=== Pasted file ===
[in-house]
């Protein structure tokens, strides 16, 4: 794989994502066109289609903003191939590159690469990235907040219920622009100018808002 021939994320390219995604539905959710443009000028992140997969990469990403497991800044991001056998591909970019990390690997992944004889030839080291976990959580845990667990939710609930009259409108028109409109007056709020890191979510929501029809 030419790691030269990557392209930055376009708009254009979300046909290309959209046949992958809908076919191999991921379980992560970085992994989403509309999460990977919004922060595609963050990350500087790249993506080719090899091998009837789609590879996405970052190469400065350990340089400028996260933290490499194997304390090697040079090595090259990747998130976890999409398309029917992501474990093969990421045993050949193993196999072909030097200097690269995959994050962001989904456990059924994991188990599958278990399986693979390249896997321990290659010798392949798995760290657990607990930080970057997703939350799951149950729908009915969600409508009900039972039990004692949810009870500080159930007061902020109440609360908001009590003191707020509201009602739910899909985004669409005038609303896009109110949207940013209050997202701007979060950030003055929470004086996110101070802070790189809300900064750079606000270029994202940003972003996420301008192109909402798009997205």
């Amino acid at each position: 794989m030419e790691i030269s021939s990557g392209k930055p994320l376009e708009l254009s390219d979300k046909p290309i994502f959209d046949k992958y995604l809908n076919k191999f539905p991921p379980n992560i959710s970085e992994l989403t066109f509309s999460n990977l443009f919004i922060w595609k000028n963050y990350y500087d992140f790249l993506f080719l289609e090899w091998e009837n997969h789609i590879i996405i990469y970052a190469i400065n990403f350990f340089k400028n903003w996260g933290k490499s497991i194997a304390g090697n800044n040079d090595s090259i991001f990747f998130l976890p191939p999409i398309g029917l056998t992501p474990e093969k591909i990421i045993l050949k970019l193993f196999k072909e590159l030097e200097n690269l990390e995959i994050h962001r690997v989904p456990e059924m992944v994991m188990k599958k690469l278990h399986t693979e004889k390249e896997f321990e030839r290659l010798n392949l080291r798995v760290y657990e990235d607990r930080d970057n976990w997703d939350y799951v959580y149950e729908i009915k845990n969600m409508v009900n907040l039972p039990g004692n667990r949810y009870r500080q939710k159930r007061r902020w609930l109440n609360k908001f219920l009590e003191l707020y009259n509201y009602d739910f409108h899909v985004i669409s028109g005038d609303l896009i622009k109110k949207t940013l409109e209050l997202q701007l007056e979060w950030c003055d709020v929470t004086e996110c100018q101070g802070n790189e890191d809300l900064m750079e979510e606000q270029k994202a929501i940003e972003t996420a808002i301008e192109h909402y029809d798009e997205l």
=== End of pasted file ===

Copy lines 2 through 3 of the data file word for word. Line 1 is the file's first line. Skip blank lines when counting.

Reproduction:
């Protein structure tokens, strides 16, 4: 794989994502066109289609903003191939590159690469990235907040219920622009100018808002 021939994320390219995604539905959710443009000028992140997969990469990403497991800044991001056998591909970019990390690997992944004889030839080291976990959580845990667990939710609930009259409108028109409109007056709020890191979510929501029809 030419790691030269990557392209930055376009708009254009979300046909290309959209046949992958809908076919191999991921379980992560970085992994989403509309999460990977919004922060595609963050990350500087790249993506080719090899091998009837789609590879996405970052190469400065350990340089400028996260933290490499194997304390090697040079090595090259990747998130976890999409398309029917992501474990093969990421045993050949193993196999072909030097200097690269995959994050962001989904456990059924994991188990599958278990399986693979390249896997321990290659010798392949798995760290657990607990930080970057997703939350799951149950729908009915969600409508009900039972039990004692949810009870500080159930007061902020109440609360908001009590003191707020509201009602739910899909985004669409005038609303896009109110949207940013209050997202701007979060950030003055929470004086996110101070802070790189809300900064750079606000270029994202940003972003996420301008192109909402798009997205």
């Amino acid at each position: 794989m030419e790691i030269s021939s990557g392209k930055p994320l376009e708009l254009s390219d979300k046909p290309i994502f959209d046949k992958y995604l809908n076919k191999f539905p991921p379980n992560i959710s970085e992994l989403t066109f509309s999460n990977l443009f919004i922060w595609k000028n963050y990350y500087d992140f790249l993506f080719l289609e090899w091998e009837n997969h789609i590879i996405i990469y970052a190469i400065n990403f350990f340089k400028n903003w996260g933290k490499s497991i194997a304390g090697n800044n040079d090595s090259i991001f990747f998130l976890p191939p999409i398309g029917l056998t992501p474990e093969k591909i990421i045993l050949k970019l193993f196999k072909e590159l030097e200097n690269l990390e995959i994050h962001r690997v989904p456990e059924m992944v994991m188990k599958k690469l278990h399986t693979e004889k390249e896997f321990e030839r290659l010798n392949l080291r798995v760290y657990e990235d607990r930080d970057n976990w997703d939350y799951v959580y149950e729908i009915k845990n969600m409508v009900n907040l039972p039990g004692n667990r949810y009870r500080q939710k159930r007061r902020w609930l109440n609360k908001f219920l009590e003191l707020y009259n509201y009602d739910f409108h899909v985004i669409s028109g005038d609303l896009i622009k109110k949207t940013l409109e209050l997202q701007l007056e979060w950030c003055d709020v929470t004086e996110c100018q101070g802070n790189e890191d809300l900064m750079e979510e606000q270029k994202a929501i940003e972003t996420a808002i301008e192109h909402y029809d798009e997205l």